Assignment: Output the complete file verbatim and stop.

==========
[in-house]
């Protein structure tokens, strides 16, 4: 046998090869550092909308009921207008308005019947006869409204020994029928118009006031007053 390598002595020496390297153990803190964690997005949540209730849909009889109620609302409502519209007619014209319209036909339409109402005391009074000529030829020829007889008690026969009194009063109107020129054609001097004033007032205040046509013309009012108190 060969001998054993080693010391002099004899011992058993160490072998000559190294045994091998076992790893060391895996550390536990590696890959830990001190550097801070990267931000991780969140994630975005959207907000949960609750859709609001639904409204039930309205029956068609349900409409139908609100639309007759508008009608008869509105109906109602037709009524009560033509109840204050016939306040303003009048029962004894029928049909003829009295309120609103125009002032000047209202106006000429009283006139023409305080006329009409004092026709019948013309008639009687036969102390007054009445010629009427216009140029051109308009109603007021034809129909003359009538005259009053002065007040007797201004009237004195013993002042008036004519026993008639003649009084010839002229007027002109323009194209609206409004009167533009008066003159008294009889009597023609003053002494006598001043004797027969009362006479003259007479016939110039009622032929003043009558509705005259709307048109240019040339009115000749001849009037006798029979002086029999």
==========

[in-house]
């Protein structure tokens, strides 16, 4: 046998090869550092909308009921207008308005019947006869409204020994029928118009006031007053 390598002595020496390297153990803190964690997005949540209730849909009889109620609302409502519209007619014209319209036909339409109402005391009074000529030829020829007889008690026969009194009063109107020129054609001097004033007032205040046509013309009012108190 060969001998054993080693010391002099004899011992058993160490072998000559190294045994091998076992790893060391895996550390536990590696890959830990001190550097801070990267931000991780969140994630975005959207907000949960609750859709609001639904409204039930309205029956068609349900409409139908609100639309007759508008009608008869509105109906109602037709009524009560033509109840204050016939306040303003009048029962004894029928049909003829009295309120609103125009002032000047209202106006000429009283006139023409305080006329009409004092026709019948013309008639009687036969102390007054009445010629009427216009140029051109308009109603007021034809129909003359009538005259009053002065007040007797201004009237004195013993002042008036004519026993008639003649009084010839002229007027002109323009194209609206409004009167533009008066003159008294009889009597023609003053002494006598001043004797027969009362006479003259007479016939110039009622032929003043009558509705005259709307048109240019040339009115000749001849009037006798029979002086029999």